This just in … Department of Water Resources identifies 21 groundwater basins as critically overdrafted

From the Department of Water Resources:

NEW_DWR_LOGO_14inchThe Department of Water Resources (DWR) has identified 21 groundwater basins and subbasins in which excessive groundwater pumping has resulted in significant overdraft. Overdraft impacts can include seawater intrusion and land subsidence, in addition to chronically lowered groundwater levels. As a result, those basins and subbasins fall under the earliest deadlines required by the Sustainable Groundwater Management Act (SGMA).

Under the package of historic groundwater management laws enacted by Governor Edmund Brown Jr. in September 2014, the basins identified by DWR as significantly overdrafted must have groundwater sustainability plans in place by January 31, 2020. The SGMA requires all basins designated as high- or medium-priority and subject to critical conditions of overdraft to be managed under a groundwater sustainability plan or coordinated groundwater sustainability plans two years earlier than the other high- and medium-priority basins.

This is not the first time DWR has identified basins in critical overdraft. Working with local agencies, DWR identified such basins in 1980 and 2003, as described in Bulletin 118 reports issued those years.  Bulletin 118 is a comprehensive report on California groundwater resources that is periodically updated by DWR. The latest list of basins subject to critical conditions of overdraft will be published in the next update of Bulletin 118, expected in late 2016.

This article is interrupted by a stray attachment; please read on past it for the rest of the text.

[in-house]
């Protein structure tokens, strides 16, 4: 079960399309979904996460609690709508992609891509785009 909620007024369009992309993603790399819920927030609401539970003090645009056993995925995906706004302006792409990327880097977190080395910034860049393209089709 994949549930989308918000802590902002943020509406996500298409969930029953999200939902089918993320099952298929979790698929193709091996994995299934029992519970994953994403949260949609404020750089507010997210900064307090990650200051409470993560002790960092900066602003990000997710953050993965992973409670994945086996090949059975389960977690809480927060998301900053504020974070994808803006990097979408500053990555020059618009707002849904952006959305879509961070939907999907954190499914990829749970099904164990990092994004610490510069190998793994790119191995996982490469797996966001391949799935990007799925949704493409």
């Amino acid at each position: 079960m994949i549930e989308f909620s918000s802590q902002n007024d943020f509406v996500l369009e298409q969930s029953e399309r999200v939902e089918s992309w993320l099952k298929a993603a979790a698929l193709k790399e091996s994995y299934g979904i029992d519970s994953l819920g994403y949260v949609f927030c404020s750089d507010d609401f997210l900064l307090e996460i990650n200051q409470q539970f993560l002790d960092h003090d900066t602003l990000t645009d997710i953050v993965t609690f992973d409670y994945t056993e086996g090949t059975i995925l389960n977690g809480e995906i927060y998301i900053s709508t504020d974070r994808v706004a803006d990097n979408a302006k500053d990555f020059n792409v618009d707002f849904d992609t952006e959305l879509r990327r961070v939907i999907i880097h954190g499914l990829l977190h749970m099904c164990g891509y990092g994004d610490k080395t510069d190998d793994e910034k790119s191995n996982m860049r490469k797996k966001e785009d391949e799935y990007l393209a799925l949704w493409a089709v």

DWR released a draft list of basins in critical overdraft last August, holding a public meeting in the Central Valley, a statewide webcast, and 30-day public comment period in which local agencies had the opportunity to ask questions and offer guidance. DWR evaluated the comments and additional data supplied before releasing the final list.

View the final list of critically overdrafted basins and the statewide map of critically overdrafted basins here:

For more information regarding California’s groundwater please visit:

While the early winter rain and snowpack are promising, this may yet prove to be a fifth consecutive year of drought in California. To learn about all the actions the state has taken to manage our water system and cope with the impacts of the drought, visit Every Californian should take steps to conserve water; find out how at



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constantly watching over the world of California water

One Response

  1. Flowing waters

    Now is the time to address the areas of source of our water, the Headwaters of the Sacramento River, Sierra Nevada, the volcanic sources that feed the water to the basins that are being so seriously over drafted. Hydrogeological studies must be undertaken to better understand the connections of subterranean streams through lava tubes and groundwater. Band aid approaches assisting communities in need of clean water by sending hundreds of thousands of cases of polluting single use plastic bottles of water must be terminated. The SGMA fails to address the heart, the areas of source. Water bottling companies know this and continue to raid the springs and headwaters. Time to address this along with the other groundwater polluting industries, fracking and the large corporate beef and dairy industries. Purity or Pollution. California can take a stand; now is the hour.


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